Leading Museums, Museum Leaders

US NPS award $2.1M to 20 museums & 9 tribes

The Logan Museum of Anthropology at Beloit College in Beloit, Wisconsin, is one of several museums that have received the grant to aid repatriation efforts. Photo: Mary Warren.

Gabriella Angeleti, US museums and Indigenous tribes receive $2m grant to boost repatriation efforts, The Art Newspaper, 13 August 2022

The National Park Service has awarded grants totaling $2.1m to 20 museums and nine tribes.

The National Park Service (NPS) has awarded 20 American museums and nine Indigenous tribes grants totalling $2.1m to assist in the consultation, cataloguing and repatriation of ancestral remains and cultural objects in an effort to increase enforcement of the National American Graves Protection and Repatriation Act (NAGPRA).

The 1990 statute requires federally-funded institutions to inventory their holdings of Indigenous human remains and burial objects to facilitate their return. But adherance and enforcement have been points of contention for several US museums since it was enacted due to logistic hurdles regarding tribal affiliation and compliance.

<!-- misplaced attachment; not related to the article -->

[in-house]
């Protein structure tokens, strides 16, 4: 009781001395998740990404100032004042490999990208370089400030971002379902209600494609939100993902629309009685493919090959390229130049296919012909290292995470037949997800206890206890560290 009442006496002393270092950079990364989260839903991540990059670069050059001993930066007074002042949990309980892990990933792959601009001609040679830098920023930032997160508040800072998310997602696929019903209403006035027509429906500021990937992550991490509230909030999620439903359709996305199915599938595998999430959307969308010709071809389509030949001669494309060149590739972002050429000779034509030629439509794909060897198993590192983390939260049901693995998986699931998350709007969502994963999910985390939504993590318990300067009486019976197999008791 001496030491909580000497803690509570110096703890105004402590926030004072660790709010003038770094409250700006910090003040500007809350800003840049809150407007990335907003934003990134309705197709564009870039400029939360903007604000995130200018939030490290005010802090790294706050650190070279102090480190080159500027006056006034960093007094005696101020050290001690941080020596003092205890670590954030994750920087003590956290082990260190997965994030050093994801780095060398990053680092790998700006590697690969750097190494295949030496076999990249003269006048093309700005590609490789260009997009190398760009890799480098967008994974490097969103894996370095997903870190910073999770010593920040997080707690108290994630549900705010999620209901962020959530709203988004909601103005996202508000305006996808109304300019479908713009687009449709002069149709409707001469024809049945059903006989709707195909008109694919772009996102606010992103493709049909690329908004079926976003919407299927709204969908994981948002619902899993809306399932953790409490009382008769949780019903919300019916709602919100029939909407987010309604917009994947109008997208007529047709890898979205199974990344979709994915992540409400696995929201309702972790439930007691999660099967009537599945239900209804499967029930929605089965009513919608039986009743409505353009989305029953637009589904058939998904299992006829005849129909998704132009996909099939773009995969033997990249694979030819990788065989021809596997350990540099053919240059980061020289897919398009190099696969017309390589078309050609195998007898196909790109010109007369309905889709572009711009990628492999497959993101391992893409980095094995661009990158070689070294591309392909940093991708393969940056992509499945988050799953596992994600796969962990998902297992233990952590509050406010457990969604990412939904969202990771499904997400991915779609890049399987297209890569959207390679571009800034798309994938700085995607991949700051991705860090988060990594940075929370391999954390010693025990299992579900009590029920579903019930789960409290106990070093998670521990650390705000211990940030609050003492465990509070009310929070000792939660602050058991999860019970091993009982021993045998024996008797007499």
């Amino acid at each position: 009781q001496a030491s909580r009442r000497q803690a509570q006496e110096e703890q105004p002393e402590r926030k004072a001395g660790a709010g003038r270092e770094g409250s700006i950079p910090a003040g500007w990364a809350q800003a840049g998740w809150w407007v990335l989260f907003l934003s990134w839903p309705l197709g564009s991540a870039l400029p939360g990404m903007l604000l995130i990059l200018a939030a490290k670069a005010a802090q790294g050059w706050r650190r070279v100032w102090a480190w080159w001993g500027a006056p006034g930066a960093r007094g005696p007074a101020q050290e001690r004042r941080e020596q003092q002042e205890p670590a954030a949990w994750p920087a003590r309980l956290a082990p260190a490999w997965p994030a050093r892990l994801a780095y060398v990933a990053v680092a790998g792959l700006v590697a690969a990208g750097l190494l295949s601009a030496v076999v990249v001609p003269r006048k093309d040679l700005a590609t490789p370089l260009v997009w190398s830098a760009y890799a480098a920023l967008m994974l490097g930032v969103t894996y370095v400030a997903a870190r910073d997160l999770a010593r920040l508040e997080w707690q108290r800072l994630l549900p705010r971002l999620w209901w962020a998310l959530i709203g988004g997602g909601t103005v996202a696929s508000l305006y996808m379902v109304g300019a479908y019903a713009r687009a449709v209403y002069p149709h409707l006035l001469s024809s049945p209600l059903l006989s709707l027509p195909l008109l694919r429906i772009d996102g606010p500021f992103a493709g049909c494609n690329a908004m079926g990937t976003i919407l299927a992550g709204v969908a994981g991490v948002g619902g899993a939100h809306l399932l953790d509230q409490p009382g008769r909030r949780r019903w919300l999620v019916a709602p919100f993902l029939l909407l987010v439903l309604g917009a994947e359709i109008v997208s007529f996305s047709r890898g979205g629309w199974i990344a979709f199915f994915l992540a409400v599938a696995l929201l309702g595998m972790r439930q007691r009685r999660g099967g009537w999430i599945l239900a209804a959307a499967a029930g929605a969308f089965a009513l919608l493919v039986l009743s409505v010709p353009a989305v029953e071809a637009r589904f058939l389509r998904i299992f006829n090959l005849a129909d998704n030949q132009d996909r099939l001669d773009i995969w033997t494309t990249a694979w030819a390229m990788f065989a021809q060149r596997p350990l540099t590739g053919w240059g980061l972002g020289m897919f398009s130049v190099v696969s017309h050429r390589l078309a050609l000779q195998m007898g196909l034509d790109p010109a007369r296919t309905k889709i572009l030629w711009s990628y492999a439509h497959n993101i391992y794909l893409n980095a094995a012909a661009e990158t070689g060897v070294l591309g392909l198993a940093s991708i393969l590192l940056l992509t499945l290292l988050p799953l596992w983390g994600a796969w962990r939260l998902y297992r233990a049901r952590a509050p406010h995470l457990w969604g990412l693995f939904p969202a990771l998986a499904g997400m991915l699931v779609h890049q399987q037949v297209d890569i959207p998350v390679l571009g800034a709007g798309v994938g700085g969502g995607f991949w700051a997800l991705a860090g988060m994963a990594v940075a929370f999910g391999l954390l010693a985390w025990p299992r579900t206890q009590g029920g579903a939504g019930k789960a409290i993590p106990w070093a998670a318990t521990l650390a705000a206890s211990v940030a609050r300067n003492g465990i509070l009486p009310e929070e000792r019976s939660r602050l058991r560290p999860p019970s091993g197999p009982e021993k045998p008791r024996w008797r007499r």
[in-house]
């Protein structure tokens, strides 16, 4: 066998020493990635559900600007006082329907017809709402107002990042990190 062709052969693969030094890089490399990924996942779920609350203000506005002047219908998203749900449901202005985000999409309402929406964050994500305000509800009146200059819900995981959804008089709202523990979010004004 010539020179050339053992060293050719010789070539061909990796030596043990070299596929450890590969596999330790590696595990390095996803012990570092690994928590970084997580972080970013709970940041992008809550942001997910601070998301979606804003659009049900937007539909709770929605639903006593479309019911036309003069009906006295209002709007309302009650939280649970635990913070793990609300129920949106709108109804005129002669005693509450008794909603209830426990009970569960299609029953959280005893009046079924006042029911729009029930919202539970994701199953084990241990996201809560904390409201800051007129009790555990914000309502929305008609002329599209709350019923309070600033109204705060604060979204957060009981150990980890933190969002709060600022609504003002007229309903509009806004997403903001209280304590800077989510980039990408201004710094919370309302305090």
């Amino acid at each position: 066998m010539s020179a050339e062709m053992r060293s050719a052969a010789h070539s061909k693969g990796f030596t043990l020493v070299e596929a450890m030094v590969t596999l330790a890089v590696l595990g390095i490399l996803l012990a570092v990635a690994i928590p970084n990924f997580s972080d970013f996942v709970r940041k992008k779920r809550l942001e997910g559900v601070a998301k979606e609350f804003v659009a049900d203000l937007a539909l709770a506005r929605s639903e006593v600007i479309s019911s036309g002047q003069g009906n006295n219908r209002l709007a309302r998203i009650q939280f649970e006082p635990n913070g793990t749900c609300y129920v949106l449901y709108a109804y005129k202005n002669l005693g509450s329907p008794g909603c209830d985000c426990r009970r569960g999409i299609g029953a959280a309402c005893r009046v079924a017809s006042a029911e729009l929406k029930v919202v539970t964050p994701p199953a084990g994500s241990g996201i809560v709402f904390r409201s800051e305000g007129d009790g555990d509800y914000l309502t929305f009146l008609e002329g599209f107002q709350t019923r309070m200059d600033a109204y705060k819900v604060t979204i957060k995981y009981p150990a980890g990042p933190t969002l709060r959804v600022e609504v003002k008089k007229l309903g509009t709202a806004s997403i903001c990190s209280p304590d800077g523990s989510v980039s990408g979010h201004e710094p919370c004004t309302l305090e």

Among the grantees, the Logan Museum of Anthropology at Beloit College in Wisconsin has received around $12,000 that will facilitate the repatriation of the remains of five individuals and 25 burial objects that were removed from Ventura County in California sometime between 1875 and 1889 by an archaeologist and later sold to the museum.

And the council of the Tlingit and Haida tribes has received nearly $100,000, which will fund consultation and documentation of sacred ceremonial objects that are currently held in the collections of the Hood Museum of Art at Dartmouth College, the Rhode Island School of Design and the Museum of Us in San Diego, California.

The monetary support comes in tandem with the organisation’s ongoing revision of the NAGPRA statute, which is being overseen by the US Department of the Interior with the NPS and several tribal leaders. More than 700 proposals are being reviewed as part of that process, which aims to evaluate compliance failures and correct loopholes in the law that have stalled repatriation procedures.

The grants are “just one way the NPS is advancing a whole-of-government effort to strengthen tribal sovereignty and repair our nation-to-nation relationships”, the NPS director, Chuck Sams, said in a statement. “Repatriation of human remains and sacred cultural objects to Native American Tribes, Alaska Natives and the Native Hawaiian Community is fundamental to ensuring the preservation of Indigenous culture.”

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